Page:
Updated from 4:25 p.m. EDT
Tech stocks overcame an afternoon slip and closed higher Wednesday, but blue chips went out mixed following a back-and-forth session in New York.
was the best performer, rising 28.76 points, or 1.04%, to 2792.67, fueled by strong earnings reports from
At the same time, the
Dow Jones Industrial Average
lost 20.40 points, or 0.15%, to 13,892.54. The
added 2.71 points, or 0.18%, to 1541.24.
Traders saw an early rally gradually give way to selling pressure that hit the hardest following the release of the
According to the document, economic activity continued to expand in most of the nation's 12 districts at a modest or moderate pace in September and early October. Growth slowed, however, in the Cleveland, Kansas City, Richmond, Dallas and San Francisco regions.
The report said that manufacturing and service sectors saw growth weaken due to the weak housing sector and recent credit turmoil.
"Factory activity continued to expand, but reports suggested that growth has been dampened by declining output of products used in home construction," the survey read. "Home sales continued to fall or increased more slowly in most
districts. In some instances, buyers could no longer secure financing or were unable to sell their current homes."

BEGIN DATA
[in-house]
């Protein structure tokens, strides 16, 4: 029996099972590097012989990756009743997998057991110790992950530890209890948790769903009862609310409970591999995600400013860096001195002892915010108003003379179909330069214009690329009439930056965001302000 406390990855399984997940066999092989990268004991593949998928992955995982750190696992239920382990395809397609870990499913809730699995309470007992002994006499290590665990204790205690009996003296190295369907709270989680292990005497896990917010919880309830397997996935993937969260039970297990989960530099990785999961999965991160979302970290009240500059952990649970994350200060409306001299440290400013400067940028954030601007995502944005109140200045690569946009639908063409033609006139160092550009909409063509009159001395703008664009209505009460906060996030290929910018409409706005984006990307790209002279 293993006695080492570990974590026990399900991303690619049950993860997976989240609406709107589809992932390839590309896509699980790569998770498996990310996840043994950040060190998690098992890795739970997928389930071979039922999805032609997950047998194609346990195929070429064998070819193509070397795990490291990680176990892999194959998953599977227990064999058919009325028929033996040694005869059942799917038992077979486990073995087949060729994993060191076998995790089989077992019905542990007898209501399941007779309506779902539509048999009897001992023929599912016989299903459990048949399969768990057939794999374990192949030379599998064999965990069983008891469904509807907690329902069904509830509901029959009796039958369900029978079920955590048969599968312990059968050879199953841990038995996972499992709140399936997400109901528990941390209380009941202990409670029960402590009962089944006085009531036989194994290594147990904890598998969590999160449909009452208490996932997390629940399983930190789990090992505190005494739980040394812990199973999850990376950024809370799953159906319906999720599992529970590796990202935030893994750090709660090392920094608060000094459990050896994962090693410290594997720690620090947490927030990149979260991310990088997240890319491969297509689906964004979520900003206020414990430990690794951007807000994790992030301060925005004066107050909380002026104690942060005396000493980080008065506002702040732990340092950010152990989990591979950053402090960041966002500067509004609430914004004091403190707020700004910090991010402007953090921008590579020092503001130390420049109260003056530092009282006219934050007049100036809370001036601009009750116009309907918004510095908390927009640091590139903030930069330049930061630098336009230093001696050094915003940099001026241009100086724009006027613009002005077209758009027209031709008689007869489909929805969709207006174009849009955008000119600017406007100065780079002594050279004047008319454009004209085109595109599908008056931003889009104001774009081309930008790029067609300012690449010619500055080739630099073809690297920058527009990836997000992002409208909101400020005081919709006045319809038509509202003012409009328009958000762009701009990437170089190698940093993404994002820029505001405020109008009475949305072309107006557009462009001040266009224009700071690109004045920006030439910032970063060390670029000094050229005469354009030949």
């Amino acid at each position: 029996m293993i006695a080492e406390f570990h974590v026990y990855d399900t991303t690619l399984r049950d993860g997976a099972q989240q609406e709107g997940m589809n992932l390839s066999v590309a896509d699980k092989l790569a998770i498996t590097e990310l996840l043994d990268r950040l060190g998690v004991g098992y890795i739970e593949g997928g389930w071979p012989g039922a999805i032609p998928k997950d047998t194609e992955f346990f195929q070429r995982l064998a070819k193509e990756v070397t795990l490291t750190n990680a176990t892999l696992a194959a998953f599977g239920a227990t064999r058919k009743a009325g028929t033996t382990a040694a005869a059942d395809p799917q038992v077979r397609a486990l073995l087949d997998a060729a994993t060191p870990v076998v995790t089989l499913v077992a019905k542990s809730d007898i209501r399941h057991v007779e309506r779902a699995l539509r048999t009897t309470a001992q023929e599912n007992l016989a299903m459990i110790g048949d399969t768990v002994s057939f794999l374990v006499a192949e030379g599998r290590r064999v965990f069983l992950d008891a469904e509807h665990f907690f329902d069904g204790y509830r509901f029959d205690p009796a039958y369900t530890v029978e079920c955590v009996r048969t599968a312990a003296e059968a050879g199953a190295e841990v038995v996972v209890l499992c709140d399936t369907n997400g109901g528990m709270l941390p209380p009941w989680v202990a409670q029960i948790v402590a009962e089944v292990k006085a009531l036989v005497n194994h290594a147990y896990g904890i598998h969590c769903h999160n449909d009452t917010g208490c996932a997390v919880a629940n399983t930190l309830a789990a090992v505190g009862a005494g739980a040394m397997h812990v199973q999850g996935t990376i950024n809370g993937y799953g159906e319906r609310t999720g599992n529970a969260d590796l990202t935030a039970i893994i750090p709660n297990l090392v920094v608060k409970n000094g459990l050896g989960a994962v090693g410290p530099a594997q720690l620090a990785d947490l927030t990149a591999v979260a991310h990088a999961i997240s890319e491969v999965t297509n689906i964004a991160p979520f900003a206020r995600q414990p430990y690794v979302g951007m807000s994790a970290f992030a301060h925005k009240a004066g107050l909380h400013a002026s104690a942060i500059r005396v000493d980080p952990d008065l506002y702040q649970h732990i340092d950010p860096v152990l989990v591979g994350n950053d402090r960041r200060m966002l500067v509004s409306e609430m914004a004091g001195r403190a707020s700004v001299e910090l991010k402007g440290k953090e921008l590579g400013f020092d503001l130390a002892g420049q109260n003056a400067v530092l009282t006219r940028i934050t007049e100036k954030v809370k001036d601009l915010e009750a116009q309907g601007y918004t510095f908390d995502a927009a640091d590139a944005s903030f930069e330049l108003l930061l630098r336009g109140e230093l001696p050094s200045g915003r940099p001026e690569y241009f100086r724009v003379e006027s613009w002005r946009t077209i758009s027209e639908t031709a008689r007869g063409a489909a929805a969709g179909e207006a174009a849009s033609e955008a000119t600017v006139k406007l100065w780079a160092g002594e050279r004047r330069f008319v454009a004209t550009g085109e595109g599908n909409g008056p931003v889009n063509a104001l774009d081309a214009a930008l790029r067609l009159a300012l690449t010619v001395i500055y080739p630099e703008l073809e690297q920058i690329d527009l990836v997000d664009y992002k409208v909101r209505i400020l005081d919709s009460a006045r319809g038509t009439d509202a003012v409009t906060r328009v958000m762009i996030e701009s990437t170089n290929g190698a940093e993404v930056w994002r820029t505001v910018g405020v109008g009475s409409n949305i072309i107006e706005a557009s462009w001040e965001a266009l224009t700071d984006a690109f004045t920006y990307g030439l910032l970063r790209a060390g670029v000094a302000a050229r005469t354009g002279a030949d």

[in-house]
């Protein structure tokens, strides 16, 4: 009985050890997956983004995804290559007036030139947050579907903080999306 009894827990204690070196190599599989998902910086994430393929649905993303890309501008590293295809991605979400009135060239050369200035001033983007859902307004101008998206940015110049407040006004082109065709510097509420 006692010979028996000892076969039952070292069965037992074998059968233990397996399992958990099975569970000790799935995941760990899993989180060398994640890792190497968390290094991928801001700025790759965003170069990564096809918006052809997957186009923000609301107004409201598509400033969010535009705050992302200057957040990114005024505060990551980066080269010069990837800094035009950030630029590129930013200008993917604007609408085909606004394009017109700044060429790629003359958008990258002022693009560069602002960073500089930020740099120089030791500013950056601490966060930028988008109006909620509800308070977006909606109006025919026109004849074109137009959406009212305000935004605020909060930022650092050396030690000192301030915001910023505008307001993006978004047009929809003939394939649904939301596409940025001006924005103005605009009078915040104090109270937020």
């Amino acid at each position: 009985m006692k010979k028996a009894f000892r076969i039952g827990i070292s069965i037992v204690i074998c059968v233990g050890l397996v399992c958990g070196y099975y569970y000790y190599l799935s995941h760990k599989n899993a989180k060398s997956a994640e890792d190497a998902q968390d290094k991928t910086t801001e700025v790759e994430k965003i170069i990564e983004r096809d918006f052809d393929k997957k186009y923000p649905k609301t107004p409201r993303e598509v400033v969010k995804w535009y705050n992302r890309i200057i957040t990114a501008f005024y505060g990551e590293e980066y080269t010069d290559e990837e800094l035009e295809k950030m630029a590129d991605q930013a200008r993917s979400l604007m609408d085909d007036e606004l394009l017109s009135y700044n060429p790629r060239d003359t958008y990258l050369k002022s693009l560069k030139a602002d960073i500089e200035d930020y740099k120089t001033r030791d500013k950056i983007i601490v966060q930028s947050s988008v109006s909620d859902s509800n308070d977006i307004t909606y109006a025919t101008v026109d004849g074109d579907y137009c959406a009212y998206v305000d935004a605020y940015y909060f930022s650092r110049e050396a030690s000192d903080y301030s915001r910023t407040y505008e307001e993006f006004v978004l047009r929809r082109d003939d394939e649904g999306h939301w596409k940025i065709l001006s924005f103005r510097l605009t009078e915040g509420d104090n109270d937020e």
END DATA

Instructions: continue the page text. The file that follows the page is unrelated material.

The beige book report came a few hours after the Census Bureau said that housing starts plummeted 10.2% last month to 1.19 million annualized units, a 14-year low. Building permits tumbled 7.3% to 1.22 million, also below expectations.
"We are more interested in permits, which are less erratic than starts and which tanked," said Ian Shepherdson, chief economist with High Frequency Economics. "This is just about exactly half the peak summer 2005 level but there is no end in sight to the drop. The housing hit is intensifying."
The beige book completely reversed early gains in tech stocks, but traders eventually recovered and resumed the rally that stemmed from solid earnings reports following the previous session.
Intel handily beat estimates and raised its outlook for the year, and Yahoo! topped both the top- and bottom-line estimates. Intel climbed 4.9% to $26.72, and Yahoo! jumped 8% to finish the day at $28.82.
Also in the prior afternoon,
reported earnings that beat the Thomson First Call estimate by a penny. However, shares of IBM slumped 3.2% to close at $115.78 after the company said sales of computer servers and hardware declined.
Before the new session began, four other Dow components were out with better-than-expected earnings.
topped Wall Street's earnings-per-share estimates, as did
JPMorgan ended up 2.8% at $46.37, Coke advanced 2.3% to $59.09, and Altria tacked on 0.3% to $70.98. United Technologies, though, slid 3.6% to $76.80 after the company said that 2008 could be challenging.
"The market firmed up in the last hour of trading instead of fading, which is encouraging," said Larry Wachtel, senior market analyst with Wachovia Securities. "This was the first big day of earnings for the third quarter and we got a lot of bad news on housing. All in all, it could've been worse, given the fact the markets were looking sour."